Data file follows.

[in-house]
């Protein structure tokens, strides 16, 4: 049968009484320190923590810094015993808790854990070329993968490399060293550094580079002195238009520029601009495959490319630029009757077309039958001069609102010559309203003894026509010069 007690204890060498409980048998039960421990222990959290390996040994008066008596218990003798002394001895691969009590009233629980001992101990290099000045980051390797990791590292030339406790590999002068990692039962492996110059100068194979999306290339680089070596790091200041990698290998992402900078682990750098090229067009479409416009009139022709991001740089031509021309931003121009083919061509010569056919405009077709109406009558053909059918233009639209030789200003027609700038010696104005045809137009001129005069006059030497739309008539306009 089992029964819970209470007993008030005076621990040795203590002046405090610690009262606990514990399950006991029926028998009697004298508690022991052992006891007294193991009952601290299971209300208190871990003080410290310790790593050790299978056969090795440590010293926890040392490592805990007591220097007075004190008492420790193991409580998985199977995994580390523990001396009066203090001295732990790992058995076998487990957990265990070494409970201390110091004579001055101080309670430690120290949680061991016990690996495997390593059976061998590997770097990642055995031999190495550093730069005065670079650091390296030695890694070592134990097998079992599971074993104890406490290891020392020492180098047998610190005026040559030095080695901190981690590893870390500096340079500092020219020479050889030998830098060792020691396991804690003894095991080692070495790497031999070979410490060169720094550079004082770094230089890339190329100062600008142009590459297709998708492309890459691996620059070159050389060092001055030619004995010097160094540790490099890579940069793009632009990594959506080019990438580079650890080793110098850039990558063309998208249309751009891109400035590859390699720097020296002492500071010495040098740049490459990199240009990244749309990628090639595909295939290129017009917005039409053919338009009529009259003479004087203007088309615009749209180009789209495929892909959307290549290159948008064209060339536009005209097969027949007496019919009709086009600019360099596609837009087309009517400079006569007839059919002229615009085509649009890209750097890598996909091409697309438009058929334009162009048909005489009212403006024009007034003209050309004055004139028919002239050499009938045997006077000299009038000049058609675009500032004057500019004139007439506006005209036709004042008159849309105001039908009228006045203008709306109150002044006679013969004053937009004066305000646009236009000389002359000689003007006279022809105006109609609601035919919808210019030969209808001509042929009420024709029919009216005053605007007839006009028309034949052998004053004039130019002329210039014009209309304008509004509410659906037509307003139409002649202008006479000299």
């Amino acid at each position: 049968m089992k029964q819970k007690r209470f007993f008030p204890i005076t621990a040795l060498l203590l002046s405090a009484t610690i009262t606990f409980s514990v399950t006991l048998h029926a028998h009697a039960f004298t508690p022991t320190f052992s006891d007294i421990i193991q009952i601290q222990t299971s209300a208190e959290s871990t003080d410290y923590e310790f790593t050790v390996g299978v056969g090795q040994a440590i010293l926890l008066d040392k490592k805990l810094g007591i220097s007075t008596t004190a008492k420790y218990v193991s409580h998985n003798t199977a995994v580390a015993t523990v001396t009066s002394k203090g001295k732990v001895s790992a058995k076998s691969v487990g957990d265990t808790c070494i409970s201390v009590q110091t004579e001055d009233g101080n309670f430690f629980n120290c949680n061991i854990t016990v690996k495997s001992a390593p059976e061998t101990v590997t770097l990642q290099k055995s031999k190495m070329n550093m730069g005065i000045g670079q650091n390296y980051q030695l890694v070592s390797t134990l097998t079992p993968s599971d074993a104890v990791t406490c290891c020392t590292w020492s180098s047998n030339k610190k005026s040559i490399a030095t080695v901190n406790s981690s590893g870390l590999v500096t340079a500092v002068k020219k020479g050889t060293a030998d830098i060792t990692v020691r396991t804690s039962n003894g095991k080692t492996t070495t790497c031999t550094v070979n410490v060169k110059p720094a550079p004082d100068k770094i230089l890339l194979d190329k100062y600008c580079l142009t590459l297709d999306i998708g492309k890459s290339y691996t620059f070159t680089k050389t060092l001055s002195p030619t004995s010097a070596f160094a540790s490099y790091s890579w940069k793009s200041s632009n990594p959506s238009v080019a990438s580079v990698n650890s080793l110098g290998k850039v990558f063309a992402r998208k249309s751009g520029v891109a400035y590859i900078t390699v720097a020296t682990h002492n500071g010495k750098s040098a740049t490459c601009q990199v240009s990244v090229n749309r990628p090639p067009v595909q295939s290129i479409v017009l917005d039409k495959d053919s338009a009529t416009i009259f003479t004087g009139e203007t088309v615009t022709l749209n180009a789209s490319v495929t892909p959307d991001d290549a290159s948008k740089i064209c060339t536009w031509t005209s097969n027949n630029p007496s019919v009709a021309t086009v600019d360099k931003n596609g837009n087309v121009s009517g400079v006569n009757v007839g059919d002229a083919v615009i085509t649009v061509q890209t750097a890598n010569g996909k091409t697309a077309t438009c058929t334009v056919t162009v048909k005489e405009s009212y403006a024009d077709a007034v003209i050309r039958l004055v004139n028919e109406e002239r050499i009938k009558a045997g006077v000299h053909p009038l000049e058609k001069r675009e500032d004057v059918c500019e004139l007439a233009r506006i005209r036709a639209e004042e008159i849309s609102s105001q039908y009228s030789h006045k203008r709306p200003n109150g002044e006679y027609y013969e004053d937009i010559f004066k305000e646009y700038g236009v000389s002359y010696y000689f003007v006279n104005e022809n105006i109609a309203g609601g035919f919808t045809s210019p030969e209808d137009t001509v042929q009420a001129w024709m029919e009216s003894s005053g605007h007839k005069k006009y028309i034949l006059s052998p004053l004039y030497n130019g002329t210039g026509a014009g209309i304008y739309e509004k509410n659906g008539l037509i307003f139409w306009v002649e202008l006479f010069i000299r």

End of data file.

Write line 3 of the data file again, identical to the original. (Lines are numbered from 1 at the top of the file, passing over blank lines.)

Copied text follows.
């Amino acid at each position: 049968m089992k029964q819970k007690r209470f007993f008030p204890i005076t621990a040795l060498l203590l002046s405090a009484t610690i009262t606990f409980s514990v399950t006991l048998h029926a028998h009697a039960f004298t508690p022991t320190f052992s006891d007294i421990i193991q009952i601290q222990t299971s209300a208190e959290s871990t003080d410290y923590e310790f790593t050790v390996g299978v056969g090795q040994a440590i010293l926890l008066d040392k490592k805990l810094g007591i220097s007075t008596t004190a008492k420790y218990v193991s409580h998985n003798t199977a995994v580390a015993t523990v001396t009066s002394k203090g001295k732990v001895s790992a058995k076998s691969v487990g957990d265990t808790c070494i409970s201390v009590q110091t004579e001055d009233g101080n309670f430690f629980n120290c949680n061991i854990t016990v690996k495997s001992a390593p059976e061998t101990v590997t770097l990642q290099k055995s031999k190495m070329n550093m730069g005065i000045g670079q650091n390296y980051q030695l890694v070592s390797t134990l097998t079992p993968s599971d074993a104890v990791t406490c290891c020392t590292w020492s180098s047998n030339k610190k005026s040559i490399a030095t080695v901190n406790s981690s590893g870390l590999v500096t340079a500092v002068k020219k020479g050889t060293a030998d830098i060792t990692v020691r396991t804690s039962n003894g095991k080692t492996t070495t790497c031999t550094v070979n410490v060169k110059p720094a550079p004082d100068k770094i230089l890339l194979d190329k100062y600008c580079l142009t590459l297709d999306i998708g492309k890459s290339y691996t620059f070159t680089k050389t060092l001055s002195p030619t004995s010097a070596f160094a540790s490099y790091s890579w940069k793009s200041s632009n990594p959506s238009v080019a990438s580079v990698n650890s080793l110098g290998k850039v990558f063309a992402r998208k249309s751009g520029v891109a400035y590859i900078t390699v720097a020296t682990h002492n500071g010495k750098s040098a740049t490459c601009q990199v240009s990244v090229n749309r990628p090639p067009v595909q295939s290129i479409v017009l917005d039409k495959d053919s338009a009529t416009i009259f003479t004087g009139e203007t088309v615009t022709l749209n180009a789209s490319v495929t892909p959307d991001d290549a290159s948008k740089i064209c060339t536009w031509t005209s097969n027949n630029p007496s019919v009709a021309t086009v600019d360099k931003n596609g837009n087309v121009s009517g400079v006569n009757v007839g059919d002229a083919v615009i085509t649009v061509q890209t750097a890598n010569g996909k091409t697309a077309t438009c058929t334009v056919t162009v048909k005489e405009s009212y403006a024009d077709a007034v003209i050309r039958l004055v004139n028919e109406e002239r050499i009938k009558a045997g006077v000299h053909p009038l000049e058609k001069r675009e500032d004057v059918c500019e004139l007439a233009r506006i005209r036709a639209e004042e008159i849309s609102s105001q039908y009228s030789h006045k203008r709306p200003n109150g002044e006679y027609y013969e004053d937009i010559f004066k305000e646009y700038g236009v000389s002359y010696y000689f003007v006279n104005e022809n105006i109609a309203g609601g035919f919808t045809s210019p030969e209808d137009t001509v042929q009420a001129w024709m029919e009216s003894s005053g605007h007839k005069k006009y028309i034949l006059s052998p004053l004039y030497n130019g002329t210039g026509a014009g209309i304008y739309e509004k509410n659906g008539l037509i307003f139409w306009v002649e202008l006479f010069i000299r």